This tutorial will be dedicated to understanding how the linear regression algorithm works and implementing it to make predictions using our data set. For a very detailed explanation of how this algorithm works please watch the video.
How Does it Work?
Linear Regression is essentially just a best fit line. Given a set of data the algorithm will create a best fit line through those data points.
This line can be defined by the equation y = m*x + b.
m is the slope. Meaning how much the y value increases for each x value.
b is the y intercept. Where the line crosses the y axis.
We can determine the slope(m) of the line by picking two points on the line (p1 and p2) and using the following equation: m = (y2 - y1) / (x2 - x1)
Once the computer has generated this line it will use it to predict certain values.
Note: The examples above are done in 2D space. In reality most of our best fit lines will span across multiple dimensions and therefore will have multiple slope values.
Implementing the Algorithm
Now that we understand how linear regression works we can use it to predict students final grades.
We will start by defining the model which we will be using.
linear = linear_model.LinearRegression()
Next we will train and score our model using the arrays we created in the previous tutorial.
linear.fit(x_train, y_train) acc = linear.score(x_test, y_test) # acc stands for accuracy
To see how well our algorithm performed on our test data we can print out the accuracy.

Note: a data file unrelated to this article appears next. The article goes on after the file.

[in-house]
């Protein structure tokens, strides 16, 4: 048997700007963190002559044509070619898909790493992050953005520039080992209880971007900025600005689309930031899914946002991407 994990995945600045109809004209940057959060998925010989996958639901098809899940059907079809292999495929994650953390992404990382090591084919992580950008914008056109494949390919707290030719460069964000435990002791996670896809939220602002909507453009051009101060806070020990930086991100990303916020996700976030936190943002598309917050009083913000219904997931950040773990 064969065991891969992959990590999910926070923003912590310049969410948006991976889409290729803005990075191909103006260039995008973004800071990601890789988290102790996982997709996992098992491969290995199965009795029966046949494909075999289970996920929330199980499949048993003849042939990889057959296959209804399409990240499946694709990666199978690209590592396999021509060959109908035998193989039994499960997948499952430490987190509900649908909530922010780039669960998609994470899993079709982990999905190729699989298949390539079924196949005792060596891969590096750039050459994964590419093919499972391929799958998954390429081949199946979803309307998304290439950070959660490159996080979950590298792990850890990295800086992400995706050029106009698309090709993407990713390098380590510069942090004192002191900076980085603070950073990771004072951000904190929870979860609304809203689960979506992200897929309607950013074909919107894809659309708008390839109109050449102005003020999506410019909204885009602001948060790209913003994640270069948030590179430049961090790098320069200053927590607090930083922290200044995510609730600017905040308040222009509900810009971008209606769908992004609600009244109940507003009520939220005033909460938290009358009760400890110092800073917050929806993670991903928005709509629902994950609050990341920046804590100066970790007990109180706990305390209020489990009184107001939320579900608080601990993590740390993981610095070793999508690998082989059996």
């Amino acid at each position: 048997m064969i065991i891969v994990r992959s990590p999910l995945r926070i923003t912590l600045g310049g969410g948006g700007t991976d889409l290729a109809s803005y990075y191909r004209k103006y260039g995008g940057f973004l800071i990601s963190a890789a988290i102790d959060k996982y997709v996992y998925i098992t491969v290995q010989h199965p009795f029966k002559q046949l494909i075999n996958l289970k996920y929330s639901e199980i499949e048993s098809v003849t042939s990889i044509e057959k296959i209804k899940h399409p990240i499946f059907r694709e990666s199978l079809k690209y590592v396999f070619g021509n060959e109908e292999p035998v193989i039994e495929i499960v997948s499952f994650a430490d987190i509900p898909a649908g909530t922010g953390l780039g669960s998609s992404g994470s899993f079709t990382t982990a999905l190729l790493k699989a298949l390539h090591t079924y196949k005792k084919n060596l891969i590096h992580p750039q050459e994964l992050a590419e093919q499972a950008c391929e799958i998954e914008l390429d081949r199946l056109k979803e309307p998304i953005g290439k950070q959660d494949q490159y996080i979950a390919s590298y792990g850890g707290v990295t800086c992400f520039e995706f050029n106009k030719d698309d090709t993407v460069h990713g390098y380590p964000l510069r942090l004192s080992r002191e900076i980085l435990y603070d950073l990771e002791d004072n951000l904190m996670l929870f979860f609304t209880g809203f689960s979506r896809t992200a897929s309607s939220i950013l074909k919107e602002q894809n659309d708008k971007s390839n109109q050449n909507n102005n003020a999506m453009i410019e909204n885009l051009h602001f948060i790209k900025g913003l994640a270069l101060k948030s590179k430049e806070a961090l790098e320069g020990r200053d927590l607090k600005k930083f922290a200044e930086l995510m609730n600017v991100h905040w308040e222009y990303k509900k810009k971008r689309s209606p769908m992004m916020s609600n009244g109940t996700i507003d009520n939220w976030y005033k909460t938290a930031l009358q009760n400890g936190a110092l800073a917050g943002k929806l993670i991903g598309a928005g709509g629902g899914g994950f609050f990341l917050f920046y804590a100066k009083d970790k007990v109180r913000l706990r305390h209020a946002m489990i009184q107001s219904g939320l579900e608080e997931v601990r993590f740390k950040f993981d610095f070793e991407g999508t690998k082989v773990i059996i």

For this specific data set a score of above 80% is fairly good.
Viewing The Constants
If we want to see the constants used to generate the line we can type the following.
print('Coefficient: \n', linear.coef_) # These are each slope value print('Intercept: \n', linear.intercept_) # This is the intercept
Predicting on Specific Students
Seeing a score value is cool but I'd like to see how well our algorithm works on specific students. To do this we are going to print out all of our test data. Beside this data we will print the actual final grade and our models predicted grade.
predictions = linear.predict(x_test) # Gets a list of all predictions for x in range(len(predictions)): print(predictions[x], x_test[x], y_test[x])
Our output should look something like this.
import pandas as pd import numpy as np import sklearn from sklearn import linear_model from sklearn.utils import shuffle data = pd.read_csv("student-mat.csv", sep=";") data = data[["G1", "G2", "G3", "studytime", "failures", "absences"]] predict = "G3" X = np.array(data.drop([predict], 1)) y = np.array(data[predict]) x_train, x_test, y_train, y_test = sklearn.model_selection.train_test_split(X, y, test_size = 0.1) linear = linear_model.LinearRegression() linear.fit(x_train, y_train) acc = linear.score(x_test, y_test) print(acc) print('Coefficient: \n', linear.coef_) print('Intercept: \n', linear.intercept_) predictions = linear.predict(x_test) for x in range(len(predictions)): print(predictions[x], x_test[x], y_test[x])